The Boy From Baby House 10 is the harrowing story of a Russian boy’s first 9 years of life spent in the state-run orphan-care system. Alan Philps helps John Lahutsky tell his story of sheer determination and will to survive.
Born prematurely and with cerebral palsy, then abandoned by his mother at 18 months, John (known as Vanya) was diagnosed by the state authorities as an “imbecile” and “ineducable.” He was assigned to a bleak orphanage for those with physical and mental disabilities called Baby House 10.
The rest of the book is a detailed picture of the nightmarish orphanage system through the eyes of a little boy who, despite his dire surroundings, did not lose his spirit and intellectual curiosity. It is also the story of those who found him in the orphanage and sacrificially fought to help him escape a life of confinement.
This emotionally draining book fulfills the stated purpose of bringing awareness of the neglect and cruelty to children in the Russian orphanage system. It is also an amazing, miraculous example of God’s divine intervention through people committed to coming to the aid of some of the world’s most vulnerable children.
Dr. Ludmila Shipitsyna brings to her book Psychology of Orphans a wealth of clinical experience as well as psychological theory. While much of this resource is valuable for anyone working or living with orphans or former orphans, it is particularly insightful for those working with children who have been institutionalized.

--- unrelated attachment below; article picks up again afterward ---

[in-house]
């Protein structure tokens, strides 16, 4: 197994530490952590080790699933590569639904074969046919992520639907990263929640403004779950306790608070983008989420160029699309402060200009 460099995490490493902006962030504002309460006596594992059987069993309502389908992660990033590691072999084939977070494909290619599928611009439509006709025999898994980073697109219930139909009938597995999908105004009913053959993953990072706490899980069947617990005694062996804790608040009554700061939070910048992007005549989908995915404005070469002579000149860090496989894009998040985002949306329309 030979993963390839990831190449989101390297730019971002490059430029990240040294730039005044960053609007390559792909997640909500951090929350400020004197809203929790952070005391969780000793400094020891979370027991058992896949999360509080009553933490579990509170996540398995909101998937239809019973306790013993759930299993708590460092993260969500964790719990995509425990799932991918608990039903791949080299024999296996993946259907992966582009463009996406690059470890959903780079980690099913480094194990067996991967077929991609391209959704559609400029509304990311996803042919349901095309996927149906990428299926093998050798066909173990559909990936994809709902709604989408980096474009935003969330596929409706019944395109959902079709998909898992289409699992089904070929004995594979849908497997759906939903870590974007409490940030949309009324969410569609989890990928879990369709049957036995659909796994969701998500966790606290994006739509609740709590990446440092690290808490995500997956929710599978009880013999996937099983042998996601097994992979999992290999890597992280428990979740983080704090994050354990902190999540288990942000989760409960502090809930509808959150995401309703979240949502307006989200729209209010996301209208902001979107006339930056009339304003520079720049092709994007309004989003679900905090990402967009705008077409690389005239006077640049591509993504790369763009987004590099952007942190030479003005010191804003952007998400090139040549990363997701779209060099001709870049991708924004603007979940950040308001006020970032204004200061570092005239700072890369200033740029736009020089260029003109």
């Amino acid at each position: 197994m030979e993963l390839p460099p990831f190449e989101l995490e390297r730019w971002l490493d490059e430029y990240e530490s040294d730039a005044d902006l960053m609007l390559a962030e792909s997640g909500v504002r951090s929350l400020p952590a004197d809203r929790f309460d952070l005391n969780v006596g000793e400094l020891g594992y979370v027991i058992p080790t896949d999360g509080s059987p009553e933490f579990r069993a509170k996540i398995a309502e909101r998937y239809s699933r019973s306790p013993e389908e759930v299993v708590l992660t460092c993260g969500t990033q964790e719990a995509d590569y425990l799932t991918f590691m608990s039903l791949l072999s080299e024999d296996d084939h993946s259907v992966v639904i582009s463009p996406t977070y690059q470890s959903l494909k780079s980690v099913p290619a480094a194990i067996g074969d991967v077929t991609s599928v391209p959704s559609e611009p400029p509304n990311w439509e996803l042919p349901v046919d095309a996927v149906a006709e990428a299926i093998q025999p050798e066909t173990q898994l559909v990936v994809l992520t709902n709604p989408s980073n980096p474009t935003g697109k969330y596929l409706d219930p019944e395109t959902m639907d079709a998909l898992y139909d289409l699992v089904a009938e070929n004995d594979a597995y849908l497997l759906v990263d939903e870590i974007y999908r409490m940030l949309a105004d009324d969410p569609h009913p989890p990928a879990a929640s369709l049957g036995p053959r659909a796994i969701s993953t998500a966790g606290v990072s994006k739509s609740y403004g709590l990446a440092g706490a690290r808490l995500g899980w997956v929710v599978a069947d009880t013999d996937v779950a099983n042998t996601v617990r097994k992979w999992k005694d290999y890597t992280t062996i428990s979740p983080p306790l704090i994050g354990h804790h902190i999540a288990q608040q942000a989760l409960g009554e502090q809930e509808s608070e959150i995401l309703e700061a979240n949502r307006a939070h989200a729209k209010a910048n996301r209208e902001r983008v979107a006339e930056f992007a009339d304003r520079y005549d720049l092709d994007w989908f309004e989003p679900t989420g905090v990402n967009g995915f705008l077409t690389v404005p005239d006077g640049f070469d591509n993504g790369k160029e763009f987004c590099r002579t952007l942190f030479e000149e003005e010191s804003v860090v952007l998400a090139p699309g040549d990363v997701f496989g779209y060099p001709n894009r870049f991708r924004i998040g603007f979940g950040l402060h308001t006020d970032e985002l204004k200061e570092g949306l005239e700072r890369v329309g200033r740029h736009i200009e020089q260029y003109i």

A highly respected researcher, Dr. Shipitsyna explains the results of research done in Russia. She then interprets the data to explain the needs of children from institutionalization and how to help them. With a candor that is uncommon when addressing these issues, Shipitsyna addresses the pitfalls of the current Russian orphanage system and proposes foster care (or, patronate care, as she calls it) as a preferred method of caring for children.
More scientific text than parenting manual, this book is heavier on data than anecdote and analysis than compassion. But for those who are seeking to understand a child from Russia’s orphanage system, sifting through this book for gems of insight could be well worth it.
Review by April Jurgensen
Abandoned to the State is not a read for the faint of heart. With raw candor, Human Rights Watch exposes the atrocities it found within the Russian orphanage system within a one-month period. It details abuse and neglect, the results of Russia’s harsh stigma against orphans.
This document provides a helpful explanation of Russia’s orphanage system, demonstrating how children are segmented by age and presumed abilities (or lack thereof). But it also examines a cultural prejudice against children who’ve been abandoned and offers specific examples they observed during their examination of the system.
Not only do many of the abuses detailed in this book violate human conscience, but they also violate a myriad of international and Russian laws. This volume includes a plea for Russia to make changes which restore human dignity to the orphan.
Though the copyright on this book is 1995, I fear Russia has not made as much progress toward change as Human Rights Watch hoped for when they published it.
Admittedly difficult to read, this book can be a powerful introduction to Russia’s orphanages, giving potential visitors both knowledge of and compassion for the children they could potentially meet.
Readers should be aware that some of the photos included are quite disturbing.
Review by April Jurgensen